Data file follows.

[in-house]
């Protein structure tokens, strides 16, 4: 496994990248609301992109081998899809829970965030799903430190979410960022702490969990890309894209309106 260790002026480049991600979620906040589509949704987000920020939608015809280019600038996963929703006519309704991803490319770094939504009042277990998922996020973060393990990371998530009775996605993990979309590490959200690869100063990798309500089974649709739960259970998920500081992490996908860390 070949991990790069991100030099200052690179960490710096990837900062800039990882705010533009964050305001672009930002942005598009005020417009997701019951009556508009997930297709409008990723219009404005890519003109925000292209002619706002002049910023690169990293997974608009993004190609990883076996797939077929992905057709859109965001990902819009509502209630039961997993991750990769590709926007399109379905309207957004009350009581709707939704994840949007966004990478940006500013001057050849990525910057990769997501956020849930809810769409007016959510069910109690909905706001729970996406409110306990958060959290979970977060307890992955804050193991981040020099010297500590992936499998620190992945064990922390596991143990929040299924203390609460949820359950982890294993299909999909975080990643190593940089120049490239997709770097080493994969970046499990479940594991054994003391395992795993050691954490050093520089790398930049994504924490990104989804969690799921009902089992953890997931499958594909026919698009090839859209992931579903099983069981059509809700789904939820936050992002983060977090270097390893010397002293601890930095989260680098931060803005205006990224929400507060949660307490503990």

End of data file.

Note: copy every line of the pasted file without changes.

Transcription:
[in-house]
């Protein structure tokens, strides 16, 4: 496994990248609301992109081998899809829970965030799903430190979410960022702490969990890309894209309106 260790002026480049991600979620906040589509949704987000920020939608015809280019600038996963929703006519309704991803490319770094939504009042277990998922996020973060393990990371998530009775996605993990979309590490959200690869100063990798309500089974649709739960259970998920500081992490996908860390 070949991990790069991100030099200052690179960490710096990837900062800039990882705010533009964050305001672009930002942005598009005020417009997701019951009556508009997930297709409008990723219009404005890519003109925000292209002619706002002049910023690169990293997974608009993004190609990883076996797939077929992905057709859109965001990902819009509502209630039961997993991750990769590709926007399109379905309207957004009350009581709707939704994840949007966004990478940006500013001057050849990525910057990769997501956020849930809810769409007016959510069910109690909905706001729970996406409110306990958060959290979970977060307890992955804050193991981040020099010297500590992936499998620190992945064990922390596991143990929040299924203390609460949820359950982890294993299909999909975080990643190593940089120049490239997709770097080493994969970046499990479940594991054994003391395992795993050691954490050093520089790398930049994504924490990104989804969690799921009902089992953890997931499958594909026919698009090839859209992931579903099983069981059509809700789904939820936050992002983060977090270097390893010397002293601890930095989260680098931060803005205006990224929400507060949660307490503990």